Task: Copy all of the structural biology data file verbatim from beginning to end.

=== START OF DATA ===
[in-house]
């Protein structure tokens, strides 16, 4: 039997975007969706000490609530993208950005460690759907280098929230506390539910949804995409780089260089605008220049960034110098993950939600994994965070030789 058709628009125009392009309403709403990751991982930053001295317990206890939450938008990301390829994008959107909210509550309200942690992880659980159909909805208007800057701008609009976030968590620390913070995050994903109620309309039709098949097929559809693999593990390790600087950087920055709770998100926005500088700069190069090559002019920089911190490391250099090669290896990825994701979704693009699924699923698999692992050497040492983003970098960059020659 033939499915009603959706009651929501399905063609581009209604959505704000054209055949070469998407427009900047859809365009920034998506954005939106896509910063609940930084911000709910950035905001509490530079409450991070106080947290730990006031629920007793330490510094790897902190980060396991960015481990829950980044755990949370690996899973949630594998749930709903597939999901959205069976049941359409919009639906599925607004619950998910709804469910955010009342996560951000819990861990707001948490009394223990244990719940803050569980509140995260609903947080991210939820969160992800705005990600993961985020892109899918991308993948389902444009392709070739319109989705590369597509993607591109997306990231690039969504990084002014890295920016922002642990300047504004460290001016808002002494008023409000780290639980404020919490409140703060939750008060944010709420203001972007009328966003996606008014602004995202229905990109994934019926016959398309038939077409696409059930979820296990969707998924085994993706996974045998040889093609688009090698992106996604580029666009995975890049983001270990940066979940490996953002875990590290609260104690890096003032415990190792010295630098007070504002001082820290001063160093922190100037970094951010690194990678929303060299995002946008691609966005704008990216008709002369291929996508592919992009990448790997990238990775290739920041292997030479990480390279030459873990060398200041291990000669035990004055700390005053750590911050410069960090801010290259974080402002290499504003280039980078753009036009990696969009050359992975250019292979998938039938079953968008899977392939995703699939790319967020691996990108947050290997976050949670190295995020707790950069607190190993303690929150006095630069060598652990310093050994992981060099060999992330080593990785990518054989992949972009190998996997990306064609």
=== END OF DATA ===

[in-house]
């Protein structure tokens, strides 16, 4: 039997975007969706000490609530993208950005460690759907280098929230506390539910949804995409780089260089605008220049960034110098993950939600994994965070030789 058709628009125009392009309403709403990751991982930053001295317990206890939450938008990301390829994008959107909210509550309200942690992880659980159909909805208007800057701008609009976030968590620390913070995050994903109620309309039709098949097929559809693999593990390790600087950087920055709770998100926005500088700069190069090559002019920089911190490391250099090669290896990825994701979704693009699924699923698999692992050497040492983003970098960059020659 033939499915009603959706009651929501399905063609581009209604959505704000054209055949070469998407427009900047859809365009920034998506954005939106896509910063609940930084911000709910950035905001509490530079409450991070106080947290730990006031629920007793330490510094790897902190980060396991960015481990829950980044755990949370690996899973949630594998749930709903597939999901959205069976049941359409919009639906599925607004619950998910709804469910955010009342996560951000819990861990707001948490009394223990244990719940803050569980509140995260609903947080991210939820969160992800705005990600993961985020892109899918991308993948389902444009392709070739319109989705590369597509993607591109997306990231690039969504990084002014890295920016922002642990300047504004460290001016808002002494008023409000780290639980404020919490409140703060939750008060944010709420203001972007009328966003996606008014602004995202229905990109994934019926016959398309038939077409696409059930979820296990969707998924085994993706996974045998040889093609688009090698992106996604580029666009995975890049983001270990940066979940490996953002875990590290609260104690890096003032415990190792010295630098007070504002001082820290001063160093922190100037970094951010690194990678929303060299995002946008691609966005704008990216008709002369291929996508592919992009990448790997990238990775290739920041292997030479990480390279030459873990060398200041291990000669035990004055700390005053750590911050410069960090801010290259974080402002290499504003280039980078753009036009990696969009050359992975250019292979998938039938079953968008899977392939995703699939790319967020691996990108947050290997976050949670190295995020707790950069607190190993303690929150006095630069060598652990310093050994992981060099060999992330080593990785990518054989992949972009190998996997990306064609």